STRAWBS - THE NEW CROP
by Dick Greener
Dave Cousins set to work rebuilding the band, drawing on his deep knowledge of the music business from his work for Danish radio, where he had been listening to new releases for six years, and making notes on players who caught his ear, just in case. Possible candidates included Ten Years After rhythm section Ric Lee and Leo Lyons or Deep Purple bassist Roger Glover (who played on Cousins solo album), but in the end Cousins and Lambert settled on Rod Coombes, John Hawken and Chas Cronk to form what, for many US fans, is the seminal Strawbs line-up.
The first to be confirmed in July 1973 was drummer Rod Coombes, from the dysfunctional Stealers Wheel (he appears on the first album cover, where all the band members are depicted as animals by Gerry Rafferty's crony John "Patrick" Byrne). Coombes first played guitar at the age of 15 in school band the Casuals, turning professional two years later as part of Lulu's backing band the Luvvers. During this time he met Paul Pilnick (later to work alongside him in Stealers Wheel) who at the time played guitar for The Big Three. After the Luvvers, Coombes did a stint with Jeff Beck Band, at the time of their hit with "Hi Ho Silver Lining" - fellow band members included Rod Stewart and Ronnie Wood.
With former Luvvers colleague, bassist Speedy King, he joined a band called Trifle, when they lost their drummer to Procul Harum. Trifle had evolved out of George Bean and the Runners, and was essentially a soul band, who released a single on United Artists "All Together Now"/"Got My Thing" (UA 2270, 1969) and an album and single for Dawn. The album was "First Meeting" (Dawn DNLS 3017, 1970) and the single "Old Fashioned Prayer Meeting"/"Dirty Old Town" (Dawn DNS 1008). ("Dirty Old Town" was a cover of a Dubliners track.) Coombes stayed for about 18 months.
After leaving Trifle in 1969, he worked in experimental jazz rock, working with Paul Williams (ex-Zoot Money) until, with Williams, he joined Juicy Lucy in 1970 for their "Lie Back And Enjoy It" and "Get A Whiff Of This" albums (Vertigo 636 014, 1970 and Bronze ILPS 9157, 1971 respectively). After Juicy Lucy, Coombes played in the Roy Young band for a short period, then took some time off to develop his writing and arranging talents, finally joining Stealers Wheel, where he helped make their first album, including the hit "Stuck In The Middle With You", on which his drumming style is clearly audible.
Mark Plummer announced his arrival in Melody Maker (14 July) as presaging a "funky future":
"Coombes is one of the funkiest drummers in Britain today. In the past he played with Juicy Lucy (who if promoted and recorded properly could have been a bill topper today), he replaced Mike Kellie when Spooky Tooth was on the way out (a gig that few drummers could have taken) and then gave his musical and arranging talents to Stealers Wheel. Coombes is a perfect drummer who is also a dab hand at bass - he played some of the trickier parts on Stealers' album before De Lisle Harper joined - and can also play guitar, piano and sitar. His spiritual character will complement Dave Cousins' slightly rash idealism and Dave Lambert's down to earth nature."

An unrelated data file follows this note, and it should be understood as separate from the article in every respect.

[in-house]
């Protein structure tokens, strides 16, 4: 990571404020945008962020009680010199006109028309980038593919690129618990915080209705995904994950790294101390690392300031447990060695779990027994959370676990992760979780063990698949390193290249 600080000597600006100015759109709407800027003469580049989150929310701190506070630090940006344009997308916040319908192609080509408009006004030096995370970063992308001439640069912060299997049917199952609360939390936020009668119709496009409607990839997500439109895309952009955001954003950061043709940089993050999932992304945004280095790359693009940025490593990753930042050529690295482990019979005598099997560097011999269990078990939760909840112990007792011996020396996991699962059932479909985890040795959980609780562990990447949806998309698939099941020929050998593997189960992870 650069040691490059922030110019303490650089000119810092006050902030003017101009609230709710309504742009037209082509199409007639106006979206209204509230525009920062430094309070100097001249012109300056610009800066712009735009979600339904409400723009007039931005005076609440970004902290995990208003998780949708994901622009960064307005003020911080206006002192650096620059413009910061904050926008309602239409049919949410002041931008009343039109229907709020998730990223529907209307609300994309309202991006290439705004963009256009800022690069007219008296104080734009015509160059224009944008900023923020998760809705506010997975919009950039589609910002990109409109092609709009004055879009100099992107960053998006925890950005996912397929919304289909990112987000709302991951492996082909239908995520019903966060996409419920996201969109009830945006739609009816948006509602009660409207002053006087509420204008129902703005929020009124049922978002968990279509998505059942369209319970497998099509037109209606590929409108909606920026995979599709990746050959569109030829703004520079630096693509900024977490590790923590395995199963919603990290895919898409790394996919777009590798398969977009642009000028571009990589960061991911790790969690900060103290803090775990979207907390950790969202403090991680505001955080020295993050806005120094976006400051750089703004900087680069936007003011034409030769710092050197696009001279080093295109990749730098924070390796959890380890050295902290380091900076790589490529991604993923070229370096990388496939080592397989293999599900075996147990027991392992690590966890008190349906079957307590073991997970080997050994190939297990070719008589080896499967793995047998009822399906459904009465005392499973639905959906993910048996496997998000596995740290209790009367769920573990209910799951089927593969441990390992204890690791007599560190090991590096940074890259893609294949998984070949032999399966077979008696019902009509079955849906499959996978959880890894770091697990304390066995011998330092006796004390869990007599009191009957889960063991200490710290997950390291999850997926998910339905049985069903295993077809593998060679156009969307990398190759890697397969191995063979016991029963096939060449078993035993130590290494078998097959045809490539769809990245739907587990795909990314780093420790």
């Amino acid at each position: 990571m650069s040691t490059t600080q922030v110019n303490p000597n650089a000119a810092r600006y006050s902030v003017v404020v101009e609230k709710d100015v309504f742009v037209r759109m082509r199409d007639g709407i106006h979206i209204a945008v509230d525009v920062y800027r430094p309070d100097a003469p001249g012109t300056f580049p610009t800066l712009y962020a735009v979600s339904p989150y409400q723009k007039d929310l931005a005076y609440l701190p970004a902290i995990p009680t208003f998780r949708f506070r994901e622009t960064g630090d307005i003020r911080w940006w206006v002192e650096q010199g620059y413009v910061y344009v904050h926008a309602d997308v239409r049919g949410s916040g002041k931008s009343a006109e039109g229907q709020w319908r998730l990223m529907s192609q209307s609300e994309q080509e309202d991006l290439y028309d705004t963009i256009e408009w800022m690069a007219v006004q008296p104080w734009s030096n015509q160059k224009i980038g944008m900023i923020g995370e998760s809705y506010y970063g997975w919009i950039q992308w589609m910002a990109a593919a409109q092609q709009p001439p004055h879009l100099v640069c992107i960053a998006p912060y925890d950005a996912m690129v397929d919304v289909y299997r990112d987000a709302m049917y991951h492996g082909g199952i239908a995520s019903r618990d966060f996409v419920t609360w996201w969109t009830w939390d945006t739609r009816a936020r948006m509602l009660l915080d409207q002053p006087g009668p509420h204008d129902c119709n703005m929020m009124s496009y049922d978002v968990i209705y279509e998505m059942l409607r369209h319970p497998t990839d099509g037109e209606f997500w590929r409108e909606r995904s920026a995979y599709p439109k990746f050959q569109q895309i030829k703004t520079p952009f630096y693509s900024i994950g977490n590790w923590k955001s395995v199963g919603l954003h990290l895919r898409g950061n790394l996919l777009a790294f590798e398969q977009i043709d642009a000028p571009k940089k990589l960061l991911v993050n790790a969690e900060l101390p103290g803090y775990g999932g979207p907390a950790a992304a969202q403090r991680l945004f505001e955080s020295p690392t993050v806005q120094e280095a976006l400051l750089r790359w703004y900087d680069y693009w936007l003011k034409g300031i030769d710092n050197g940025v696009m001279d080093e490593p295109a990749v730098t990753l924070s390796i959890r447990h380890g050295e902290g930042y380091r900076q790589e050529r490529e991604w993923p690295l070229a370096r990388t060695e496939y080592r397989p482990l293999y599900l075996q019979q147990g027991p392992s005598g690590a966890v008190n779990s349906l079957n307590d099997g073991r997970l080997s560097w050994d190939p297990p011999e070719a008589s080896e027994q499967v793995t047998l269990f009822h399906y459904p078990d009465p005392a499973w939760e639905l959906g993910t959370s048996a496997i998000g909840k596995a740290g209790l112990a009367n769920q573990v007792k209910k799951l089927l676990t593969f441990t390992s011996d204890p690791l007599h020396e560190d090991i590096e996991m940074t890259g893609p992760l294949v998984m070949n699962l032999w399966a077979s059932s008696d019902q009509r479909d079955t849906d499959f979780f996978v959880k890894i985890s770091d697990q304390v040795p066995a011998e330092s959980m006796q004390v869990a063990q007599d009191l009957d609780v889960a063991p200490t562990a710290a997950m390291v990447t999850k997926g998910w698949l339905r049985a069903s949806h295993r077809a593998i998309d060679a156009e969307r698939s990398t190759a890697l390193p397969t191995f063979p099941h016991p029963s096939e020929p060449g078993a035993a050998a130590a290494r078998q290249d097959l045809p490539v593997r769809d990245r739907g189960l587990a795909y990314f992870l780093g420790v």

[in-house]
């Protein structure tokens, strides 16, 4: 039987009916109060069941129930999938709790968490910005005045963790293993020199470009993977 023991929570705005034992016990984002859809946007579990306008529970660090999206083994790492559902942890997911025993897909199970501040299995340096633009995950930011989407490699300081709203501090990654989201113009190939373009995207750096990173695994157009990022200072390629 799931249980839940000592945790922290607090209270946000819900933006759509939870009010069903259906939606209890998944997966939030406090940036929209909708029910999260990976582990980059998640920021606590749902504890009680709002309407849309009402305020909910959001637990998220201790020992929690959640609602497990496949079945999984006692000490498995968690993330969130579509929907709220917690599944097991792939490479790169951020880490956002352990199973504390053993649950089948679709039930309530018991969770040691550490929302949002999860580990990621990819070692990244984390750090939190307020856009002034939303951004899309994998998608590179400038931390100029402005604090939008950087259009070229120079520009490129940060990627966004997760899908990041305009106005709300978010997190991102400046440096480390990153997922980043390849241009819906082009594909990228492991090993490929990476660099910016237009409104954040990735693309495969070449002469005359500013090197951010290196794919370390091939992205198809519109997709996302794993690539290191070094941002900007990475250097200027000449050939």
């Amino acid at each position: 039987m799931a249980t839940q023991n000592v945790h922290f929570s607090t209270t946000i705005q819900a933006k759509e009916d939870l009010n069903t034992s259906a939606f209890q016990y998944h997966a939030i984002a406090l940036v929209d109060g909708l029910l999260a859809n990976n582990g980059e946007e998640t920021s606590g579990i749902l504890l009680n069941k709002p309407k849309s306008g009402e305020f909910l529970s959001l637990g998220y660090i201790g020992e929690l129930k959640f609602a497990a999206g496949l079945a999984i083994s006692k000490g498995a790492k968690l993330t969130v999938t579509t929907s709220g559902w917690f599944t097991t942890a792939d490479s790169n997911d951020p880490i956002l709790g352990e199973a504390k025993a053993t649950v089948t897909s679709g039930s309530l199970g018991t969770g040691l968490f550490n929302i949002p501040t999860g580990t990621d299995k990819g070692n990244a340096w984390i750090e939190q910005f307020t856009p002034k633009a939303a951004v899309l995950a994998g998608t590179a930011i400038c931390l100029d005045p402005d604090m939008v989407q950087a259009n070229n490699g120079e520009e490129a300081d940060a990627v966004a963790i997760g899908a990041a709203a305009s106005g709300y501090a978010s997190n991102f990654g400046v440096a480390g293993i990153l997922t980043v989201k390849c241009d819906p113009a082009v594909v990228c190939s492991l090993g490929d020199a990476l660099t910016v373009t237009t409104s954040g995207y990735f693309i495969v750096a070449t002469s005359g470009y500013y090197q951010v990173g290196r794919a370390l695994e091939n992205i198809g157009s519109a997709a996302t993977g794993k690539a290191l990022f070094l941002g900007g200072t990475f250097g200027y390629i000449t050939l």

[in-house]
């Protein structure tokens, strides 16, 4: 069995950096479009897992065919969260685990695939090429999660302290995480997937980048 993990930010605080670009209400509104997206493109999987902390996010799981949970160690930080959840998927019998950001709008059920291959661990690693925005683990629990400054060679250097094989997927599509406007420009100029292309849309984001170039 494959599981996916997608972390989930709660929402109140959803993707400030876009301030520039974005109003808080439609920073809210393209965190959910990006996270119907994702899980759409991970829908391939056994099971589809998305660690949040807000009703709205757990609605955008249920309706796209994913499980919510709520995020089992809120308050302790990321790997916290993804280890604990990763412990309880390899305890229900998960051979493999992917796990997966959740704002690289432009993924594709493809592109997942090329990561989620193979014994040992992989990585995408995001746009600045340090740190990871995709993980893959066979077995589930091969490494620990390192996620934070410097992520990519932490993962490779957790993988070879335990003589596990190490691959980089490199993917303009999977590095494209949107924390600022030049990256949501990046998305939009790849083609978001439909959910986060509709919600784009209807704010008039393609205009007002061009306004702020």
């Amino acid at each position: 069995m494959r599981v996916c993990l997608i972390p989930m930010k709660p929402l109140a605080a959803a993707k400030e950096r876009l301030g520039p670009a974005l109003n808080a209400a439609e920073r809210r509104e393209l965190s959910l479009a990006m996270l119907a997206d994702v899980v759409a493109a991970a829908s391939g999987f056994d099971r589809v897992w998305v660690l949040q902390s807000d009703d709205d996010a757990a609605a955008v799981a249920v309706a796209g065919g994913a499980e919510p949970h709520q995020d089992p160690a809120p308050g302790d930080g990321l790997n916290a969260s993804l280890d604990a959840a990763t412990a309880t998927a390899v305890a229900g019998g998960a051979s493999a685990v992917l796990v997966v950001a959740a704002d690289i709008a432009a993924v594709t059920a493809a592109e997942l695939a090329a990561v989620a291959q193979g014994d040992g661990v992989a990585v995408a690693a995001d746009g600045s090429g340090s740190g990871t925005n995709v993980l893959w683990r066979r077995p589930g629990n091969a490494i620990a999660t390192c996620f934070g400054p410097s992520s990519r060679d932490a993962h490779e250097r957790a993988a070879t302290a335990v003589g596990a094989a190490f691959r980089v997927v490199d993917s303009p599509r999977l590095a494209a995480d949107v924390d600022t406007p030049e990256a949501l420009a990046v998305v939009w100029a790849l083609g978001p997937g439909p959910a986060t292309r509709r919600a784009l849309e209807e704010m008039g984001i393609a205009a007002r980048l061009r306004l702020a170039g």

The rumour spread that veteran keyboard player John Hawken would be joining on keyboards, a rumour which proved to be true. In an interesting parallel with Blue Weaver and Amen Corner, Hawken had been in the Nashville Teens during their hit singles period, but had gone on to play in the first line-up of Renaissance with Keith Relf and latterly had turned in some pretty convincing rock'n'roll with Elkie Brooks, Robert Palmer, Pete Gage et al. in Vinegar Joe.
Hawken started playing in bands at grammar school in the North of England, later moving Weybridge in Surrey. Via an ad in the local paper he joined a local dance band and subsequently a rock and roll band - the Cruisers' Rock Combo. The Combo later merged with the Nashville Teens - and soon went pro, playing the usual rounds in Germany - Top Ten Club Hamburg, Star Club Hamburg, Frankfurt, Cologne. Legendary manager Don Arden spotted them at the Kingston Jazz Cellar as a potential backing band for Chuck Berry's first tour of Britain. He signed them, organised a session with producer Mickey Most and the hit single Tobacco Road steamed up the charts, putting the Nashville Teens firmly on the map. Tobacco Road gave them a good three or four years of playing in top class gigs - all over Europe, a mini tour of America in 1965, going behind the Iron Curtain to Hungary, the first band to play there - but, without a follow-up hit, the band eventually folded sometime in late 1968.
Hawken next joined Keith Relf and Jim McCarty in the original Renaissance - just out of the Yardbirds and wanting to do something very different - along with Louis Cennamo and Jane Relf, Keith's sister, completing the line-up. After a first album for Island Records, pressure on Keith Relf and McCarty as the main songwriters increased, causing McCarty and Relf to decide to come off the road, Cennamo and Jane Relf following suit after a while, leaving Hawken as the only original member, teaching incoming members the older numbers. This situation palled after a while and Hawken jumped ship to join a four month European tour with a late incarnation of Spooky Tooth, with Mike Kellie, Luther Grosvenor and Mike Harrison.